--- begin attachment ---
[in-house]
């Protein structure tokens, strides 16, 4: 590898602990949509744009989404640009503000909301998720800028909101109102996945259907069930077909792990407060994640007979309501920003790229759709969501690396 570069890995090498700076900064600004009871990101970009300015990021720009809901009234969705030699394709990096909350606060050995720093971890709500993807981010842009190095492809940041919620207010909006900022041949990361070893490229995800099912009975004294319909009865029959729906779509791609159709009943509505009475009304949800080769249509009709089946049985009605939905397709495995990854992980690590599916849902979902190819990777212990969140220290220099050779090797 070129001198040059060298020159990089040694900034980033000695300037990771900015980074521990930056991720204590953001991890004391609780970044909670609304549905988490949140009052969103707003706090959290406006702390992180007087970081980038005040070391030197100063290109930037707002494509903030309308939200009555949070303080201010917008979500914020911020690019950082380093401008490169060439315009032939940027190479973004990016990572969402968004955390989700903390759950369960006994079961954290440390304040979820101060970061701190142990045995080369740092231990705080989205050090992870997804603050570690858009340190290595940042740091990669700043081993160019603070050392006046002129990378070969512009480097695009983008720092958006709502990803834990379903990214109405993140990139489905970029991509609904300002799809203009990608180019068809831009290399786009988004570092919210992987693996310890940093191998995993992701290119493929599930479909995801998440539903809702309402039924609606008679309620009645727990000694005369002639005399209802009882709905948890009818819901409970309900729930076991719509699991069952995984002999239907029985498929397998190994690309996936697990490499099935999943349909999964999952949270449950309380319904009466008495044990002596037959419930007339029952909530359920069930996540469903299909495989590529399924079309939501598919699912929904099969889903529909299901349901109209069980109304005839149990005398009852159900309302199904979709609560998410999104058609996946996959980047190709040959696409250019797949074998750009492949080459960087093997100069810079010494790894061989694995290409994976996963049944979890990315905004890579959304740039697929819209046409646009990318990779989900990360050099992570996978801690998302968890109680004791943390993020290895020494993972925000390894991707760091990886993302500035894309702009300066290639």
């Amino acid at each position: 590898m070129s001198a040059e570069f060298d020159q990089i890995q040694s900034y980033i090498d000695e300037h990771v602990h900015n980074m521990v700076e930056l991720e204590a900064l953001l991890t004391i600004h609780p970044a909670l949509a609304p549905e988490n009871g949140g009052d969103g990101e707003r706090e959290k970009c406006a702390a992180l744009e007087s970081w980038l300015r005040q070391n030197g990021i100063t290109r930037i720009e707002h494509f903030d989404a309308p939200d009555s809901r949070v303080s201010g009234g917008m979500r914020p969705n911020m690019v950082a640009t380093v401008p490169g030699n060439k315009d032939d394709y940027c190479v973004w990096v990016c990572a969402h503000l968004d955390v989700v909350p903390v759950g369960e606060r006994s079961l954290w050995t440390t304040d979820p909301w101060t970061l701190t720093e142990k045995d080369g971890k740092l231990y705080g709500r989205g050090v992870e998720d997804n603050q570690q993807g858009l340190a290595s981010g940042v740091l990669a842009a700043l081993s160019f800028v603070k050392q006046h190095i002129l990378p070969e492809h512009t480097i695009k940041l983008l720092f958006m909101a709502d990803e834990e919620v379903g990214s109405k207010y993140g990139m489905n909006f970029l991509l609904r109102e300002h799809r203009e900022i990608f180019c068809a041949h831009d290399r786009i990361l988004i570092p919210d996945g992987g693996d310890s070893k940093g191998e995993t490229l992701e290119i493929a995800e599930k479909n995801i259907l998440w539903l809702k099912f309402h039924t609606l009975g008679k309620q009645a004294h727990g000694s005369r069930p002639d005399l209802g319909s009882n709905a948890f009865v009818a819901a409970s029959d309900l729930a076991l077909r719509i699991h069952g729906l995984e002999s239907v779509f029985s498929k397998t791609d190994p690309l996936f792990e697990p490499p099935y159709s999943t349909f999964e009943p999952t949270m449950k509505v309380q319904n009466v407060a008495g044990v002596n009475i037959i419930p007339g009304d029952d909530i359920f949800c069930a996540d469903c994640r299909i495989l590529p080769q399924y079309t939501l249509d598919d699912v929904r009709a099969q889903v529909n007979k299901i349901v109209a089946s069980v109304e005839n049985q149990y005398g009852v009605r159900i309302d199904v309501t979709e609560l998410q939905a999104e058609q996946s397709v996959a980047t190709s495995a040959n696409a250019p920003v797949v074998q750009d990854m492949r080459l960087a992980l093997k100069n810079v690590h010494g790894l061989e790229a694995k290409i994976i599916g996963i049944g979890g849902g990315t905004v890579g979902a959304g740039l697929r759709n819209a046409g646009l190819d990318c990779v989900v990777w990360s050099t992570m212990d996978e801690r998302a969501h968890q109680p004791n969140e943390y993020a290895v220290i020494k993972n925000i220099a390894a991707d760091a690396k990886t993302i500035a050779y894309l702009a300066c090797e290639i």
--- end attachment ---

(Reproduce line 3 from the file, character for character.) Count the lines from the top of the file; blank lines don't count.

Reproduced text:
């Amino acid at each position: 590898m070129s001198a040059e570069f060298d020159q990089i890995q040694s900034y980033i090498d000695e300037h990771v602990h900015n980074m521990v700076e930056l991720e204590a900064l953001l991890t004391i600004h609780p970044a909670l949509a609304p549905e988490n009871g949140g009052d969103g990101e707003r706090e959290k970009c406006a702390a992180l744009e007087s970081w980038l300015r005040q070391n030197g990021i100063t290109r930037i720009e707002h494509f903030d989404a309308p939200d009555s809901r949070v303080s201010g009234g917008m979500r914020p969705n911020m690019v950082a640009t380093v401008p490169g030699n060439k315009d032939d394709y940027c190479v973004w990096v990016c990572a969402h503000l968004d955390v989700v909350p903390v759950g369960e606060r006994s079961l954290w050995t440390t304040d979820p909301w101060t970061l701190t720093e142990k045995d080369g971890k740092l231990y705080g709500r989205g050090v992870e998720d997804n603050q570690q993807g858009l340190a290595s981010g940042v740091l990669a842009a700043l081993s160019f800028v603070k050392q006046h190095i002129l990378p070969e492809h512009t480097i695009k940041l983008l720092f958006m909101a709502d990803e834990e919620v379903g990214s109405k207010y993140g990139m489905n909006f970029l991509l609904r109102e300002h799809r203009e900022i990608f180019c068809a041949h831009d290399r786009i990361l988004i570092p919210d996945g992987g693996d310890s070893k940093g191998e995993t490229l992701e290119i493929a995800e599930k479909n995801i259907l998440w539903l809702k099912f309402h039924t609606l009975g008679k309620q009645a004294h727990g000694s005369r069930p002639d005399l209802g319909s009882n709905a948890f009865v009818a819901a409970s029959d309900l729930a076991l077909r719509i699991h069952g729906l995984e002999s239907v779509f029985s498929k397998t791609d190994p690309l996936f792990e697990p490499p099935y159709s999943t349909f999964e009943p999952t949270m449950k509505v309380q319904n009466v407060a008495g044990v002596n009475i037959i419930p007339g009304d029952d909530i359920f949800c069930a996540d469903c994640r299909i495989l590529p080769q399924y079309t939501l249509d598919d699912v929904r009709a099969q889903v529909n007979k299901i349901v109209a089946s069980v109304e005839n049985q149990y005398g009852v009605r159900i309302d199904v309501t979709e609560l998410q939905a999104e058609q996946s397709v996959a980047t190709s495995a040959n696409a250019p920003v797949v074998q750009d990854m492949r080459l960087a992980l093997k100069n810079v690590h010494g790894l061989e790229a694995k290409i994976i599916g996963i049944g979890g849902g990315t905004v890579g979902a959304g740039l697929r759709n819209a046409g646009l190819d990318c990779v989900v990777w990360s050099t992570m212990d996978e801690r998302a969501h968890q109680p004791n969140e943390y993020a290895v220290i020494k993972n925000i220099a390894a991707d760091a690396k990886t993302i500035a050779y894309l702009a300066c090797e290639i």